Inside/Outside Lockdown Approach Prone to Failure

Location-based lockdowns are unreliable and potentially dangerous.

Though I work hard to inform without offending when I write, this blog may be one of the most controversial of all the articles columns and blogs I have contributed to Campus Safety over the past 14 years.  I also feel that this is one of the most important.

Many schools and universities have adopted an approach to lockdowns that is based on the location of the threat rather than the nature of the threat.  Using various terms, the approach basically involves one set of action steps for threats that are outside of the facility and a different set of action steps for threats that are inside the facility.

This is an unreliable and a potentially dangerous approach to school lockdowns because the concept does not work well with how school employees make decisions under life and death situations. It also doesn’t consider the research showing how the human brain works under extreme stress. Most importantly, it takes into account the location but not the nature of the threat. 

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I base this assertion on having been brought in after the fact for seven active shooter situations in schools in the United States and Canada as well as for many other types of weapons assaults at schools. I also base my conclusion on having been involved with more than 1,700 crisis simulations using one-on-one interviews with school employees using dynamic video as well as scripted school crisis scenarios and scoring instruments. This forensic view of how lockdowns both work and fail when school employees are placed under stress has made it clear to me that this approach is unreliable at best.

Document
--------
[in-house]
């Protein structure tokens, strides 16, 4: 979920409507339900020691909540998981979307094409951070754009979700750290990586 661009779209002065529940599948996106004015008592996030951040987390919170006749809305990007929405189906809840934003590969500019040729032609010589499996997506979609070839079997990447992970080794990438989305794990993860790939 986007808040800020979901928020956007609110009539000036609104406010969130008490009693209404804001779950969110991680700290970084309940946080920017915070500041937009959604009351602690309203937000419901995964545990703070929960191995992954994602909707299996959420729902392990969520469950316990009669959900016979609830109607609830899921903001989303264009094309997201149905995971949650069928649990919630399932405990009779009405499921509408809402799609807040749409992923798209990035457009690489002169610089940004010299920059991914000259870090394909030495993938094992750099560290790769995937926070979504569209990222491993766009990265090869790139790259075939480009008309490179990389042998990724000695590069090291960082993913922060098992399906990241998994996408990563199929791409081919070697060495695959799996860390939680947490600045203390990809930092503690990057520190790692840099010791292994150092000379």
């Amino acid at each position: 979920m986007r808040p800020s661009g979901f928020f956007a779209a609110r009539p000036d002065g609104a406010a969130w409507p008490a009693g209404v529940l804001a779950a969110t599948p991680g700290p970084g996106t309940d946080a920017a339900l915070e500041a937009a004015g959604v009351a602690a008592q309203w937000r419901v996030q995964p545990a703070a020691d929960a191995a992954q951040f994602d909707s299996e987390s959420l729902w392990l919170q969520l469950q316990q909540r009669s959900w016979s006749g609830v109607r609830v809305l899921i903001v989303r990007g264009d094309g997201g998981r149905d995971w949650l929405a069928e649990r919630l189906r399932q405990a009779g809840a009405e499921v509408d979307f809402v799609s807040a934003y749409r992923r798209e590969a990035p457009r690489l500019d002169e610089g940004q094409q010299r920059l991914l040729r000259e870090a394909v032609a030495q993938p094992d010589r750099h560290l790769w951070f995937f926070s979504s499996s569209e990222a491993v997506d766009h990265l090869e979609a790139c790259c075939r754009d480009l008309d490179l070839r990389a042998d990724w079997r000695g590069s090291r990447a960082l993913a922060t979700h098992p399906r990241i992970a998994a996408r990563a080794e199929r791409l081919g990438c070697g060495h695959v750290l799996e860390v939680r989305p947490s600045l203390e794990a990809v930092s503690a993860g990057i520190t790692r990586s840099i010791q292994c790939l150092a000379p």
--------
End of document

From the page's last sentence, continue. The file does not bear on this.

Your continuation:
Lockdown drills may seem to work well when the decision to implement an inside or outside form of lockdown is made in advance of the drill. That being said, extensive testing shows that things often do not go so well when a variety of school employees are required to respond to an assortment of crises requiring a lockdown by verbalizing what they would do in the first 30 seconds of each situation. 

In one assessment of a large urban school district that uses the inside and outside approach to lockdowns, the fail rate was extremely high. Even though the district has an excellent emergency preparedness training program for all staff with refresher training each year, school employees missed lockdown as an action step for more than 70% of the scenarios posed. This means that employees under extreme stress would be more likely than not to miss the opportunity to protect people by implementing a lockdown in time. 

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About the Author


Michael Dorn serves as the Executive Director of Safe Havens International, a global non profit campus safety center. During his 30 year campus safety career, Michael has served as a university police officer, corporal, sergeant and lieutenant. He served as a school system police chief for ten years before being appointed the lead expert for the nation's largest state government K-20 school safety center. The author of 25 books on school safety, his work has taken him to Central America, Mexico, Canada, Europe, Asia, South Africa and the Middle East. Michael welcomes comments, questions or requests for clarification at Note: The views expressed by guest bloggers and contributors are those of the authors and do not necessarily represent the views of, and should not be attributed to, Campus Safety magazine.

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